Our friends at CaptureLife recently posted a blog about how Shutterfly has begun integrating Lifetouch school photos into its mobile app. This long-anticipated step is the beginning of a shift in the marketing and fulfillment of school and event photos. Through the long history of school photography, a school-portrait company’s main customer was the school district or school board themselves. Labs had little or no contact with the end customer, the parents.
That is now starting to change with the integration of digital technology into the school photo experience. Rather than simply getting a print package made from digital capture, studios and labs are going to start offering parents access digital-imaging services. As CaptureLife indicated:
In a clear signal of just how important Shutterfly views the school portrait market, Lifetouch customers already started to experience the future this fall.
Rather than the traditional method of delivering digital images to customers using a dead-end digital download site, parents now receive an email notification that, you guessed it, creates or connects a Shutterfly account. Here, pictures are saved in the cloud where you are now connected to Shutterfly’s vast online catalog of print products.
There is an even more transformative element to this new workflow. Shutterfly is now connected directly to the parent. Communication is direct. No need to go through the school to communicate with and promote to the parent. That is gold.
In our recent article about Edge Imaging, new CEO Dan Boudreau reiterated this same trend. With digital fulfillment comes direct consumer responsibility: “Parents still want to buy a photo print, year-to-year, but how it’s delivered is different. Parents also want the digital image, too, which is an adaption for the market. This shift is only going to continue.”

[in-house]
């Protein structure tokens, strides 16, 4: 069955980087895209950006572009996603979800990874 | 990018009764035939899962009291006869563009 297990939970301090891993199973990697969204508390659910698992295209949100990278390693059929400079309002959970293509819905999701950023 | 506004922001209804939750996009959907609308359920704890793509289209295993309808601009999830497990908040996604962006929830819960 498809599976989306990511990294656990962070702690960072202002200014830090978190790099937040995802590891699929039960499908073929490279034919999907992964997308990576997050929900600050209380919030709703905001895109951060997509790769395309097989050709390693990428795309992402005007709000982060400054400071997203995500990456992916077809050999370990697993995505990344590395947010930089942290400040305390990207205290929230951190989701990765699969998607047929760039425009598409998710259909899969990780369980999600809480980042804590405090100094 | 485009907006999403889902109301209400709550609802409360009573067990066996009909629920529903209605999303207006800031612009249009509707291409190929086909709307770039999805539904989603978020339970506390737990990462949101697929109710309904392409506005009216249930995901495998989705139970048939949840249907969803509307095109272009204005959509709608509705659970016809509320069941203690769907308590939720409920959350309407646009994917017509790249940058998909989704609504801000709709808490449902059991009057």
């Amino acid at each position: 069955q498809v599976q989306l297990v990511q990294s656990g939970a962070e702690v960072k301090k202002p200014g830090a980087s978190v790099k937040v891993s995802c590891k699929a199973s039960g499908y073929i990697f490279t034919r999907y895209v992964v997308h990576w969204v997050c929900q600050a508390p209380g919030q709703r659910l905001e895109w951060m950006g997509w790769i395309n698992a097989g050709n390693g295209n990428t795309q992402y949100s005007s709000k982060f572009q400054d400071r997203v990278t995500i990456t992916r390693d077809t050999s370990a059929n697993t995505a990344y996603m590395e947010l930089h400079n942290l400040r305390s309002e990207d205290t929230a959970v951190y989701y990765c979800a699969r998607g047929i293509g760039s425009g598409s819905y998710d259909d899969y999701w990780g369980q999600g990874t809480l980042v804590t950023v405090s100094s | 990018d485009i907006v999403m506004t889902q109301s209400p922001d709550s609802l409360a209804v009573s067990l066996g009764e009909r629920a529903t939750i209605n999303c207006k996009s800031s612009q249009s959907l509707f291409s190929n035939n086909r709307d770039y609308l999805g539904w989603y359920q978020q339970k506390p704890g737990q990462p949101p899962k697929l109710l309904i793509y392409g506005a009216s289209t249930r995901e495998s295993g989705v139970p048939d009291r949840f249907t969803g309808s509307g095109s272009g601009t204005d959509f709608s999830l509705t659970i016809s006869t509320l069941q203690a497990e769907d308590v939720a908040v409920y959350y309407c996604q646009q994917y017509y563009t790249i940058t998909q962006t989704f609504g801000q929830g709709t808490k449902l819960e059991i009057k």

He adds, through this direct connection to the consumer, schools are happier they no longer have to interact with parents regarding school photo issues and Edge Imaging benefits because feedback is direct from the end user.
For many consumers, this comingling of professional photos with amateur snaps is what they have wanted all along. Professional photos and especially school portraits were traditionally locked down with strict copyright protection. Every photo lab and camera store clerk knew, when a school photo emblazoned with a “Olan Mills”, “Lifetouch”, etc. came across the counter, the copy work was either turned away or a phone call placed for copyright clearance from the photographer. Kodak even sold professional photo paper designed to inhibit scanning. Today, while copyright laws haven’t changed, a lot of the attitudes and business practices have. To customers, a photo is a photo, and to get the business, photographers and studios are willing to oblige.
Now that Shutterfly has opened this floodgates with Lifetouch integration, expect technologies and systems – like CaptureLife – to answer the need.